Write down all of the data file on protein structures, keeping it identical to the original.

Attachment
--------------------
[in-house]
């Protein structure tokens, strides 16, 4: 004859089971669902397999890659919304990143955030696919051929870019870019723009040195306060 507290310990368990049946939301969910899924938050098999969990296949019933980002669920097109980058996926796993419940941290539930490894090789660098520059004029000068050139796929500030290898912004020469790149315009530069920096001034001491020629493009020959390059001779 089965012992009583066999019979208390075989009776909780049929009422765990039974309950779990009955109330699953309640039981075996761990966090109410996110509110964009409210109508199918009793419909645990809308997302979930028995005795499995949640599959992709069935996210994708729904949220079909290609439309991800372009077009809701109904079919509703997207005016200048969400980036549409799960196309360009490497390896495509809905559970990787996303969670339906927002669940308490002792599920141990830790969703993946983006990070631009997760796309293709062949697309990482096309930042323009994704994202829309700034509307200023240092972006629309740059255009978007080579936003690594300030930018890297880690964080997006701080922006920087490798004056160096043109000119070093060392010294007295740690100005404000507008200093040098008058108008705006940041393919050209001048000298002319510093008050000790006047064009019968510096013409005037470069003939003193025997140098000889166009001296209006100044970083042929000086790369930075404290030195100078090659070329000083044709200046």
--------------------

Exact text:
[in-house]
């Protein structure tokens, strides 16, 4: 004859089971669902397999890659919304990143955030696919051929870019870019723009040195306060 507290310990368990049946939301969910899924938050098999969990296949019933980002669920097109980058996926796993419940941290539930490894090789660098520059004029000068050139796929500030290898912004020469790149315009530069920096001034001491020629493009020959390059001779 089965012992009583066999019979208390075989009776909780049929009422765990039974309950779990009955109330699953309640039981075996761990966090109410996110509110964009409210109508199918009793419909645990809308997302979930028995005795499995949640599959992709069935996210994708729904949220079909290609439309991800372009077009809701109904079919509703997207005016200048969400980036549409799960196309360009490497390896495509809905559970990787996303969670339906927002669940308490002792599920141990830790969703993946983006990070631009997760796309293709062949697309990482096309930042323009994704994202829309700034509307200023240092972006629309740059255009978007080579936003690594300030930018890297880690964080997006701080922006920087490798004056160096043109000119070093060392010294007295740690100005404000507008200093040098008058108008705006940041393919050209001048000298002319510093008050000790006047064009019968510096013409005037470069003939003193025997140098000889166009001296209006100044970083042929000086790369930075404290030195100078090659070329000083044709200046």